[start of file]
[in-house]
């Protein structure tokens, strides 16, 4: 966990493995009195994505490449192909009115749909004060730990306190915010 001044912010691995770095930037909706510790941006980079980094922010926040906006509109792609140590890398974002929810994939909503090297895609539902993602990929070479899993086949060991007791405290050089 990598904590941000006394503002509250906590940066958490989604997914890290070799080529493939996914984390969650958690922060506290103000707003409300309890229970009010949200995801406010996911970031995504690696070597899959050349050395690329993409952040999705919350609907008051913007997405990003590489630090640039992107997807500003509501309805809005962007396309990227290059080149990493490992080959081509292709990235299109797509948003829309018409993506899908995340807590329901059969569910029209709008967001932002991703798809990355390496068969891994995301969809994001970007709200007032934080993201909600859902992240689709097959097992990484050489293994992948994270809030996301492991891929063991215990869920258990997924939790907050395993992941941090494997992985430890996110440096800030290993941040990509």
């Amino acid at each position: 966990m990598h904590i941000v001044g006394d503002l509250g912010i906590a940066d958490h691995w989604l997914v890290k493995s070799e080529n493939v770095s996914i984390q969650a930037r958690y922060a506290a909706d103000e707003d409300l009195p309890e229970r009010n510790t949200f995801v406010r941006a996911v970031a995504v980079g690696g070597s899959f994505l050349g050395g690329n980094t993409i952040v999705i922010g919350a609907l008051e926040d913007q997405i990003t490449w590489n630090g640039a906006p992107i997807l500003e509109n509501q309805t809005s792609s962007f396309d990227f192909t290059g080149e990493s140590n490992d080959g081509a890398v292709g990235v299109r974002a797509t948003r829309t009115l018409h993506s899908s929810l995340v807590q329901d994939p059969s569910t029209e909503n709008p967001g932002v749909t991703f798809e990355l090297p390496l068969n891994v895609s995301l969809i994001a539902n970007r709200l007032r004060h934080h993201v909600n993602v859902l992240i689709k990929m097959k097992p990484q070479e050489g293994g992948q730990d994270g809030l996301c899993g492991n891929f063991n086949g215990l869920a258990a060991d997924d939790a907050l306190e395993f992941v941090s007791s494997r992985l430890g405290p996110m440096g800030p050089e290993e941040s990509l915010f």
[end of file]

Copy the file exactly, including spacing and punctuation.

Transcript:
[in-house]
């Protein structure tokens, strides 16, 4: 966990493995009195994505490449192909009115749909004060730990306190915010 001044912010691995770095930037909706510790941006980079980094922010926040906006509109792609140590890398974002929810994939909503090297895609539902993602990929070479899993086949060991007791405290050089 990598904590941000006394503002509250906590940066958490989604997914890290070799080529493939996914984390969650958690922060506290103000707003409300309890229970009010949200995801406010996911970031995504690696070597899959050349050395690329993409952040999705919350609907008051913007997405990003590489630090640039992107997807500003509501309805809005962007396309990227290059080149990493490992080959081509292709990235299109797509948003829309018409993506899908995340807590329901059969569910029209709008967001932002991703798809990355390496068969891994995301969809994001970007709200007032934080993201909600859902992240689709097959097992990484050489293994992948994270809030996301492991891929063991215990869920258990997924939790907050395993992941941090494997992985430890996110440096800030290993941040990509």
């Amino acid at each position: 966990m990598h904590i941000v001044g006394d503002l509250g912010i906590a940066d958490h691995w989604l997914v890290k493995s070799e080529n493939v770095s996914i984390q969650a930037r958690y922060a506290a909706d103000e707003d409300l009195p309890e229970r009010n510790t949200f995801v406010r941006a996911v970031a995504v980079g690696g070597s899959f994505l050349g050395g690329n980094t993409i952040v999705i922010g919350a609907l008051e926040d913007q997405i990003t490449w590489n630090g640039a906006p992107i997807l500003e509109n509501q309805t809005s792609s962007f396309d990227f192909t290059g080149e990493s140590n490992d080959g081509a890398v292709g990235v299109r974002a797509t948003r829309t009115l018409h993506s899908s929810l995340v807590q329901d994939p059969s569910t029209e909503n709008p967001g932002v749909t991703f798809e990355l090297p390496l068969n891994v895609s995301l969809i994001a539902n970007r709200l007032r004060h934080h993201v909600n993602v859902l992240i689709k990929m097959k097992p990484q070479e050489g293994g992948q730990d994270g809030l996301c899993g492991n891929f063991n086949g215990l869920a258990a060991d997924d939790a907050l306190e395993f992941v941090s007791s494997r992985l430890g405290p996110m440096g800030p050089e290993e941040s990509l915010f």